This opinion will be unpublished and

may not be cited except as provided by

Minn. Stat. § 480A.08, subd. 3 (2004).







State of Minnesota,





Marc Joseph Bessette,




Filed May 24, 2005

Klaphake, Judge


Aitkin County District Court

File No. K8-02-324


Mike Hatch, Attorney General, Jennifer Beens Harper, Assistant Attorney General, 1800 NCL Tower, 445 Minnesota Street, St. Paul, MN  55101-2134; and


Thomas Murtha, Aitkin County Attorney, 217 Second Street N.W., Aitkin, MN  56431 (for respondent)


Samuel A. McCloud, Carson J. Heefner, McCloud & Boedigheimer, P.A., Suite 1000, Circle K, Box 216, Shakopee, MN  55379 (for appellant)


            Considered and decided by Kalitowski, Presiding Judge, Klaphake, Judge, and Poritsky, Judge.*

U N P U B L I S H E D   O P I N I O N


            Appellant Marc Joseph Bessette argues that the evidence was insufficient to support his conviction for felony theft.  Because the jury was in the best position to assess the credibility of the witnesses and there is sufficient evidence to establish both the theft and valuation of the property to sustain a conviction for felony theft, we affirm.


            In considering a claim of insufficient evidence, this court’s review is limited to a painstaking analysis of the record to determine whether the evidence, when viewed in the light most favorable to the conviction, is sufficient to allow the jurors to reach the verdict that they did.  State v. Webb, 440 N.W.2d 426, 430 (Minn. 1989).  The reviewing court will not disturb the verdict if the jury, acting with due regard for the presumption of innocence and the requirement of proof beyond a reasonable doubt, could reasonably conclude the defendant was guilty of the charged offense.  State v. Alton, 432 N.W.2d 754, 756 (Minn. 1988).

            The jury found appellant guilty of felony theft under Minn. Stat. § 609.52, subd. 2(1) (2002).  Conviction of theft of property valued at more than $500 but less than $2,500 is a felony level offense.  Minn. Stat. § 609.52, subd. 3(3)(a) (2002).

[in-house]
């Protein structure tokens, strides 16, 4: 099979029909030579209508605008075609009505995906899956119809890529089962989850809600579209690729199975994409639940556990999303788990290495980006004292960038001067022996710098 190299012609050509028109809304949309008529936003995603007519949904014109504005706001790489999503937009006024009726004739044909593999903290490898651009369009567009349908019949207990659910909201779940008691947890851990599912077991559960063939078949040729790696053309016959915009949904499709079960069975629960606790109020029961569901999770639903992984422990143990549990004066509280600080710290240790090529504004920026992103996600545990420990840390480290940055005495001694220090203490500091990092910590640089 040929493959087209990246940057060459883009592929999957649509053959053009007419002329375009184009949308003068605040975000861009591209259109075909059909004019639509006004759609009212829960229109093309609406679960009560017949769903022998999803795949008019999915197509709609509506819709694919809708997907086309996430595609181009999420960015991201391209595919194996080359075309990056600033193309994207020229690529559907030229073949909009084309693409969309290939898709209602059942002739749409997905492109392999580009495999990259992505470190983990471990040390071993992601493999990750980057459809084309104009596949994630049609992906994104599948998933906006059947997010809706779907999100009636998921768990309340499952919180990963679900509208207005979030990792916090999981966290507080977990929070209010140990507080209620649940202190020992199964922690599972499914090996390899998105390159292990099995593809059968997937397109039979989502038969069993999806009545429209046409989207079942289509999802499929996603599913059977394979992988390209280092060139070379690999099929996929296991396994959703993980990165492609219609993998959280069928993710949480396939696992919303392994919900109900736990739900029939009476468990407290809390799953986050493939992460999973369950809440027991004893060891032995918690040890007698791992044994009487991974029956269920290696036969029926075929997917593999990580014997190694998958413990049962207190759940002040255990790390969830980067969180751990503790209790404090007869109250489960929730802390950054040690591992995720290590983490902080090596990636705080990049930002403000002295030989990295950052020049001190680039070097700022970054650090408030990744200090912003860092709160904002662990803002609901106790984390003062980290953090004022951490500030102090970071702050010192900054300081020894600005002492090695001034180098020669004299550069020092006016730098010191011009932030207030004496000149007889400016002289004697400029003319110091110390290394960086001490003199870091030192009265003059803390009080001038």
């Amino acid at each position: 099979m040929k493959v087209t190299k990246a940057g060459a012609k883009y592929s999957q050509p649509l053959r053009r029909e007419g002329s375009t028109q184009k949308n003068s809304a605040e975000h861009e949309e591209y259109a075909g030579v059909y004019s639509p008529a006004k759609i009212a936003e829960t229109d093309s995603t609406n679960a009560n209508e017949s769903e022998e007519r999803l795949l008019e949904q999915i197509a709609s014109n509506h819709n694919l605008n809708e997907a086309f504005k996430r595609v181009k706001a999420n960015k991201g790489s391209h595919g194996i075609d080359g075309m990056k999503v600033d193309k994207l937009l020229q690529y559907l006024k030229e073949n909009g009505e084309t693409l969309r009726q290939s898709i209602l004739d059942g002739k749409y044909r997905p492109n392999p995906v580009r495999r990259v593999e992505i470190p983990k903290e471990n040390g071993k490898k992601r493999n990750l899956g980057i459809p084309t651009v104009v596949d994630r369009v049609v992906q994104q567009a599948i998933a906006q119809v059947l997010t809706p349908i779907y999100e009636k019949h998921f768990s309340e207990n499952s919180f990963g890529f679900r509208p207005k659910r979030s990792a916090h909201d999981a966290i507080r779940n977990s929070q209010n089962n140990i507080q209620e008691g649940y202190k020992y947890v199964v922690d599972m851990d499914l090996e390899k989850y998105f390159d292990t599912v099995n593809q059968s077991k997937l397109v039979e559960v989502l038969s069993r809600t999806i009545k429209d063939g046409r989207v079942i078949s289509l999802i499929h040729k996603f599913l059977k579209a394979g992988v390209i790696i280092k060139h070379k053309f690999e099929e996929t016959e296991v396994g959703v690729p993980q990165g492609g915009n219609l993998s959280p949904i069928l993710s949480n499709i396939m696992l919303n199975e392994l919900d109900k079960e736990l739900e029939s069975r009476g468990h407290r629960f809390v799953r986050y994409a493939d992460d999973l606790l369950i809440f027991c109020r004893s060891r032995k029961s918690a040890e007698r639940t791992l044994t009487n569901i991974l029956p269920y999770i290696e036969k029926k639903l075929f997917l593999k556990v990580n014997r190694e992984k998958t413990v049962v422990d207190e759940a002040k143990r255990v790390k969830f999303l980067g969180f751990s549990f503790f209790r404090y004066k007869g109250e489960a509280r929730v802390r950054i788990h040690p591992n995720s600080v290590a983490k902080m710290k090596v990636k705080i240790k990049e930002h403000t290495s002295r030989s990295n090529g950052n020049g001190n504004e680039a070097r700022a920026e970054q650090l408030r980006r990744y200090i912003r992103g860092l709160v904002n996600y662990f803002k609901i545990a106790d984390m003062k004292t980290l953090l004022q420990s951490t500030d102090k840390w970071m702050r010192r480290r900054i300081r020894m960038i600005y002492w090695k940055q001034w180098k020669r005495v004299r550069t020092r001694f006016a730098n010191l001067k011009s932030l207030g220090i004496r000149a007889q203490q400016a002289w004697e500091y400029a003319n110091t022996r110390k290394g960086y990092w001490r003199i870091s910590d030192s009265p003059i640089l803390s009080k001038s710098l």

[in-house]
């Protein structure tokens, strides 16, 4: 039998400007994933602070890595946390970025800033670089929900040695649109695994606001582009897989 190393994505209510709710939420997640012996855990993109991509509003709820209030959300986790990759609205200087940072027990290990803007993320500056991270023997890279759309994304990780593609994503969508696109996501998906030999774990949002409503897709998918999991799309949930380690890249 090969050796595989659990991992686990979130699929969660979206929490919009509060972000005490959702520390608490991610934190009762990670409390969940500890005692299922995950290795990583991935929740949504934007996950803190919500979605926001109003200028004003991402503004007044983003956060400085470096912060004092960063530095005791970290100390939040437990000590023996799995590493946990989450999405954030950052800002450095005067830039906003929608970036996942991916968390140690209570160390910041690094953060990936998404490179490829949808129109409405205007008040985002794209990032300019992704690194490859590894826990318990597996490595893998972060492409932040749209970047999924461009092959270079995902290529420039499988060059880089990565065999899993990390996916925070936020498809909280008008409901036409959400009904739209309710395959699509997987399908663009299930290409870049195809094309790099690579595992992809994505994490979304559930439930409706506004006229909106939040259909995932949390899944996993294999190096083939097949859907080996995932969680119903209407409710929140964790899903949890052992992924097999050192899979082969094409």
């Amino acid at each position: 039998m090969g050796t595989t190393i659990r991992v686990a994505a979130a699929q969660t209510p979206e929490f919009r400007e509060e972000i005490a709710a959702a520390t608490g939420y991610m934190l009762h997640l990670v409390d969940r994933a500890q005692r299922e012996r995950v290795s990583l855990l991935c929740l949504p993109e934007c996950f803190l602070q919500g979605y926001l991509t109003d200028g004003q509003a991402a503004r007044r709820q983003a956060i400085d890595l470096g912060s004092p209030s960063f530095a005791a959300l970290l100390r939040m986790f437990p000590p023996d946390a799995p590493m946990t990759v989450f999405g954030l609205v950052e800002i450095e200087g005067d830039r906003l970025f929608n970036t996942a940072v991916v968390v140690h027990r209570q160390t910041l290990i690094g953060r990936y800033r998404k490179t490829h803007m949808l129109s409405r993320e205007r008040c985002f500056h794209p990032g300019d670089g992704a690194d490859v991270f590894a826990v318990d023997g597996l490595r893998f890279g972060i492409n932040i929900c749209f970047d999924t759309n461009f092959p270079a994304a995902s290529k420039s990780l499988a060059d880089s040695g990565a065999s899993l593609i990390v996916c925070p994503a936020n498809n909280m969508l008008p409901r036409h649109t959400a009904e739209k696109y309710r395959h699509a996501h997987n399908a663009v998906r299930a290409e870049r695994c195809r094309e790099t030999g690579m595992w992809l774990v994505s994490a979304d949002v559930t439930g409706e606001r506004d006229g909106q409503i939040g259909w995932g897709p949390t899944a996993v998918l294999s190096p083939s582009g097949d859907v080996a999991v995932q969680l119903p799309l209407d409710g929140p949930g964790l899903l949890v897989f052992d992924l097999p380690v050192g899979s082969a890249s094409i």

Appellant argues that Thomas Elinich, the alleged owner of the stolen property, failed to provide any receipts indicating that he, in fact, owned the tools.  Elinich, however, testified to the distinct characteristics of several of his tools.  In particular, Elinich indicated that one welder had a piece of duct tape on it, that another welder was still attached to the shipping crate on the bottom and also had duct tape on it, and that several other tools had parts missing or were broken in various places.  Tools matching these descriptions were recovered from appellant and from Ed Ristow, who testified that he had received some tools from appellant as partial payment for excavating work he did for appellant in the fall of 2001.  In addition, a magnetic locator recovered from Ristow had Elinich’s name, address, and phone number on the yellow case.  Finally, Elinich indicated in his initial list that his buck saw was missing the blade guide, as was the recovered buck saw, and he even provided the actual blade guide at trial.  Elinich’s testimony was sufficient to identify the recovered property as belonging to him, even without any receipts.

            Moreover, Elinich provided a reasonable explanation as to why he did not have receipts for the tools when he explained that the time requirement for holding on to receipts for tax purposes had lapsed.  Although appellant claimed that he had purchased several of the tools from Thomas Knettel’s hardware store, the receipts he produced were not original and only listed tools that appellant specifically asked Knettel to attest were purchased in 1996.  The item numbers and prices provided by Knettel were approximate guesses.  In fact, several of the model numbers do not match the model numbers on Elinich’s list or on the recovered tools.

            Finally, other evidence supports the theft conviction.  Kim Mindrum testified that no one else had access to the Aitkin storage unit while she had the key.  Appellant told Elinich and Deputy John Drahota during the investigation that he transferred the tools from the storage unit to his pole barn.  Ristow indicated that he looked at the tools in appellant’s pole barn and picked them up from the pole barn.  Even Ristow’s son corroborated the exchange of tools for excavation.  Elinich positively identified the tools based on the inventory list and photos from Drahota, and in fact, he indicated that four of the confiscated items were not his; he also positively identified the tools in person.  We therefore conclude that the evidence was sufficient to support the conviction for theft.  See State v. Moore, 438 N.W.2d 101, 108 (Minn. 1989) (stating this court must assume the jury believed the state’s witnesses and disbelieved any evidence to the contrary).

            Appellant also argues that there was insufficient proof of value of the tools.  We disagree.  Ristow valued the items he received from appellant at $565.  There were additional tools recovered from appellant’s property, which increase the overall value of the missing tools.  Elinich testified that when he put together the list of missing items that he sent to Drahota, he obtained prices for replacement tools from Mills Fleet Farm, which totaled over $8,000.  Even if the jury accepted the values placed on the four tools that appellant asked Knettel to create receipts for, they still have a value of $1,372, which is over the $500 necessary to support a conviction for felony theft. 

            We affirm appellant’s conviction for felony theft.


* Retired judge of the district court, serving as judge of the Minnesota Court of Appeals by appointment pursuant to Minn. Const. art. VI, § 10.